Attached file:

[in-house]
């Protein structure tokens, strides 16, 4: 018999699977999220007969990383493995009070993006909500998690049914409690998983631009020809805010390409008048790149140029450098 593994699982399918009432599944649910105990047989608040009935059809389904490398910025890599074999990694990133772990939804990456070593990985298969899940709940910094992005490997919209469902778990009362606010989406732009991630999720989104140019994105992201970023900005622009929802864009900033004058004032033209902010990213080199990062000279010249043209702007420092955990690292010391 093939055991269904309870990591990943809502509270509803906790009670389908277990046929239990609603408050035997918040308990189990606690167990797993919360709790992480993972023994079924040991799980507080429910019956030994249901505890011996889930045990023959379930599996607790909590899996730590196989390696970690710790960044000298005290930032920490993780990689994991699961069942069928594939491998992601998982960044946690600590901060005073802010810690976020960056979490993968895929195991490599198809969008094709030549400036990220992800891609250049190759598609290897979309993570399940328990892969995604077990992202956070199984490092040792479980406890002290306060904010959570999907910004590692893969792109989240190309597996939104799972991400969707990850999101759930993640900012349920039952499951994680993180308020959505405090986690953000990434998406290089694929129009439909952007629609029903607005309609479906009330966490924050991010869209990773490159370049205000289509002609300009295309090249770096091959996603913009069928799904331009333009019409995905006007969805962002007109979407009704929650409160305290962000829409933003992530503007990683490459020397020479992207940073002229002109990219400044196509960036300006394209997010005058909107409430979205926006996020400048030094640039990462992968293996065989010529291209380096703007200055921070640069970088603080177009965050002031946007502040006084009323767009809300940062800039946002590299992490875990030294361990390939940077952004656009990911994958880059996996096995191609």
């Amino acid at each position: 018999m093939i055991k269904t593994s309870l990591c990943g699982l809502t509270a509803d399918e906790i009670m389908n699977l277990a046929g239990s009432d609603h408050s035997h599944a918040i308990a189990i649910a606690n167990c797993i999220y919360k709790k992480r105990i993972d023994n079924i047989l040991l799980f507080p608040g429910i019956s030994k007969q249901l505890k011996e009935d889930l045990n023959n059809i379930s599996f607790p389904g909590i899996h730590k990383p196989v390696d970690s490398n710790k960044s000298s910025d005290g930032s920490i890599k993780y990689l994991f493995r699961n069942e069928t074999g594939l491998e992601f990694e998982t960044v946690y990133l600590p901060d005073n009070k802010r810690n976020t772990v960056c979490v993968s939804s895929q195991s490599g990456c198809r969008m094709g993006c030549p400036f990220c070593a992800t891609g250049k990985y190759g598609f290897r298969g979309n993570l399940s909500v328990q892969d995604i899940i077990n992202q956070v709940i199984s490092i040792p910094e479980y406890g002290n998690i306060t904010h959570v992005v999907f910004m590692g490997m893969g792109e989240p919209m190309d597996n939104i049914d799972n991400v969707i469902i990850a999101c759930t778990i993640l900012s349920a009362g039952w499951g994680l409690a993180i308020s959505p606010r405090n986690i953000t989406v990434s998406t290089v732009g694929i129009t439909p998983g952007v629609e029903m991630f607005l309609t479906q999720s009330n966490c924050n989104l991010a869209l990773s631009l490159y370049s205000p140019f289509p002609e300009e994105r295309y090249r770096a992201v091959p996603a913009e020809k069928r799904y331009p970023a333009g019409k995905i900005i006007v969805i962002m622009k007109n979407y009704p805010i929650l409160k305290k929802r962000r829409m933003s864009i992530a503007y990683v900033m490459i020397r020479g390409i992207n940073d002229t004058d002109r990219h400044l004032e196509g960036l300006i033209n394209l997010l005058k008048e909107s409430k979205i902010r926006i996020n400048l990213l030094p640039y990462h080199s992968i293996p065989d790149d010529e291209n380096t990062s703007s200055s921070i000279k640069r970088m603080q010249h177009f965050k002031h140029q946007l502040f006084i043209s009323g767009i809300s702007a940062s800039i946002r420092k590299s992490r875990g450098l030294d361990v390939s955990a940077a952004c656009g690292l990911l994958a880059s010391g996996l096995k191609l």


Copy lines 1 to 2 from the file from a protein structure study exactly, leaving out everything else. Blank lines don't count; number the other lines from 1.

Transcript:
[in-house]
């Protein structure tokens, strides 16, 4: 018999699977999220007969990383493995009070993006909500998690049914409690998983631009020809805010390409008048790149140029450098 593994699982399918009432599944649910105990047989608040009935059809389904490398910025890599074999990694990133772990939804990456070593990985298969899940709940910094992005490997919209469902778990009362606010989406732009991630999720989104140019994105992201970023900005622009929802864009900033004058004032033209902010990213080199990062000279010249043209702007420092955990690292010391 093939055991269904309870990591990943809502509270509803906790009670389908277990046929239990609603408050035997918040308990189990606690167990797993919360709790992480993972023994079924040991799980507080429910019956030994249901505890011996889930045990023959379930599996607790909590899996730590196989390696970690710790960044000298005290930032920490993780990689994991699961069942069928594939491998992601998982960044946690600590901060005073802010810690976020960056979490993968895929195991490599198809969008094709030549400036990220992800891609250049190759598609290897979309993570399940328990892969995604077990992202956070199984490092040792479980406890002290306060904010959570999907910004590692893969792109989240190309597996939104799972991400969707990850999101759930993640900012349920039952499951994680993180308020959505405090986690953000990434998406290089694929129009439909952007629609029903607005309609479906009330966490924050991010869209990773490159370049205000289509002609300009295309090249770096091959996603913009069928799904331009333009019409995905006007969805962002007109979407009704929650409160305290962000829409933003992530503007990683490459020397020479992207940073002229002109990219400044196509960036300006394209997010005058909107409430979205926006996020400048030094640039990462992968293996065989010529291209380096703007200055921070640069970088603080177009965050002031946007502040006084009323767009809300940062800039946002590299992490875990030294361990390939940077952004656009990911994958880059996996096995191609």